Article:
Binance has announced the launch of the testnet for its Smart Chain.
BC is the basis of the decentralized exchange, i.e. the blockchain which allows the issuance of BEP2 tokens (Mini-BEP2), the so-called Peggy Coins (BTC, ETH, XRP), which are based on Proof of Stake and BFT and have a block time of less than one second.
BSC introduces a dual chain architecture to allow users to develop decentralized apps and digital assets on one blockchain, and trade quickly on the other.
BSC is compatible with the Ethereum Virtual Machine (EVM), has the BEP2E standard for tokens and is ERC20 compatible, is based on Proof of Staked Authority (PoSA), allows cross-chain transfers and has a block time of about 5 seconds.
The two-chain architecture should ensure high performance, high capacity, low cost, simple tokenization without the need for smart contract writing and new token standards (BEP8).
Binance has not yet revealed exactly what the specific use of the new Smart Chain will be within its ecosystem, but as BSC is still in the testing phase, it is to be expected that it will take some time before it reveals its real intentions.
This appears to be a project that aims to implement the technical infrastructure in order to allow the creation of new tools, which at present can only be imagined.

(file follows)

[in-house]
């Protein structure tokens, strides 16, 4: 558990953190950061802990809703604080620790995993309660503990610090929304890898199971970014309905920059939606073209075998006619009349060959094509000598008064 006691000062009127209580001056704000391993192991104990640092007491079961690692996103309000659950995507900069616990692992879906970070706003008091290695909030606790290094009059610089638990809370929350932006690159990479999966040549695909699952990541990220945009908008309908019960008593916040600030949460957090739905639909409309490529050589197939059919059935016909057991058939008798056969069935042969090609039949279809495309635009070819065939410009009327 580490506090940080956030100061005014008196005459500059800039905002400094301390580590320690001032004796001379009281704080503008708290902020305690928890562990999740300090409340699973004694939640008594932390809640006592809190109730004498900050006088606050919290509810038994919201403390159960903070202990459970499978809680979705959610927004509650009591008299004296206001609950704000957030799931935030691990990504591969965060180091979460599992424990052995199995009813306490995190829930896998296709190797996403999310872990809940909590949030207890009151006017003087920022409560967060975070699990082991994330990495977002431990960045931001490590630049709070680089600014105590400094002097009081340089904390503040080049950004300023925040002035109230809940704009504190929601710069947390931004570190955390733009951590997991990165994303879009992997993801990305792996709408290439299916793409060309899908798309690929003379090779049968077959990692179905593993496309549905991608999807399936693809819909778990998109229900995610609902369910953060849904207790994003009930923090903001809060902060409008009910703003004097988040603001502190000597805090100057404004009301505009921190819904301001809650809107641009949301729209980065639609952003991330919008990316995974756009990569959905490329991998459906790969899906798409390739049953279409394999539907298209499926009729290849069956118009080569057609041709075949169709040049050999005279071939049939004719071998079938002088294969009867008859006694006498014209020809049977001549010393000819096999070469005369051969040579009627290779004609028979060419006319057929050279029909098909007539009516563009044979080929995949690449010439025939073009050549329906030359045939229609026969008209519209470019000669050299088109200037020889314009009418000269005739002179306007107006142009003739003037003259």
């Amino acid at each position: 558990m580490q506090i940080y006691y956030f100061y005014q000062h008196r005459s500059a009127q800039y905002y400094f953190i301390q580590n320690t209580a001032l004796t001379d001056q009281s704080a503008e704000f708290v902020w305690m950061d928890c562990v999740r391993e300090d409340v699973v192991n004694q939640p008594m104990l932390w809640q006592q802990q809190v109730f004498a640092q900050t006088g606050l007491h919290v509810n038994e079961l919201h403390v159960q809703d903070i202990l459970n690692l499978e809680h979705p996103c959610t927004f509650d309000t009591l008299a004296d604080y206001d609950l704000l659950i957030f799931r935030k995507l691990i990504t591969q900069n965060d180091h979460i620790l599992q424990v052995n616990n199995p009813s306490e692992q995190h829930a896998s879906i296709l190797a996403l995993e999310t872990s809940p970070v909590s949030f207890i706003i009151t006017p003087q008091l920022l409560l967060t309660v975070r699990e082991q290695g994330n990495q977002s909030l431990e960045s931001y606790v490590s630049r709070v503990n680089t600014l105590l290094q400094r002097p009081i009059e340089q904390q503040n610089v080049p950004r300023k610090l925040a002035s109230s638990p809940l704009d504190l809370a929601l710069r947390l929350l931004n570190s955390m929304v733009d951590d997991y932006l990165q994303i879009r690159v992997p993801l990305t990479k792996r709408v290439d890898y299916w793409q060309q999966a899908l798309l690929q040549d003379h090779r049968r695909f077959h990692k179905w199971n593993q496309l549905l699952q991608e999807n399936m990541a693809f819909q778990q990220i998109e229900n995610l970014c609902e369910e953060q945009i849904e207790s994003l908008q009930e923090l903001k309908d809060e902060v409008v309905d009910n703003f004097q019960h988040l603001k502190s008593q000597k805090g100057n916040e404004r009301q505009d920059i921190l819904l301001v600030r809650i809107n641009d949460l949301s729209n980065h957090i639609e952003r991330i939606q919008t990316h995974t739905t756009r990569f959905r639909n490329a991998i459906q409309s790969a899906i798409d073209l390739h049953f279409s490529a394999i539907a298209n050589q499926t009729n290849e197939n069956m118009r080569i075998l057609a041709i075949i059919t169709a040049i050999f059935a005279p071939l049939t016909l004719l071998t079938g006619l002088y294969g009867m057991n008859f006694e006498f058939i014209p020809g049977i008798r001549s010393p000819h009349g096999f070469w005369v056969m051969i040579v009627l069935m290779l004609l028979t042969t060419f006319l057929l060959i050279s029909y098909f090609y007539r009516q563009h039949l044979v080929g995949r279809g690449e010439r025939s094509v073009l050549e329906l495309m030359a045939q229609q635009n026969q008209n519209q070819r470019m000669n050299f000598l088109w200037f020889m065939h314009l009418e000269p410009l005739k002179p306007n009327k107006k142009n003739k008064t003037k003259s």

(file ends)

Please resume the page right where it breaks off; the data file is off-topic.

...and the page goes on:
A month ago it was announced that a new solution to support more friendly smart contracts was being studied and that it would be based on a parallel blockchain.
In this way, the Binance Chain, and the DEX, will continue to work independently, just as they are doing now, while the new blockchain will allow the simplified creation of smart contracts and tokens.
In addition, the fact that it is compatible with EVM will allow it to support all the tools already existing on Ethereum, but with theoretically faster execution times and lower transaction fees.
The fact is that BC doesn’t give developers much freedom to create dApps, and so BSC will help to fill this gap.
It remains to be seen how many will prefer BSC to Ethereum since the use of the latter is now so widespread that it’s hard to think that it can be realistically removed in a short time from its current dominant role in the crypto sector and in particular in decentralized finance.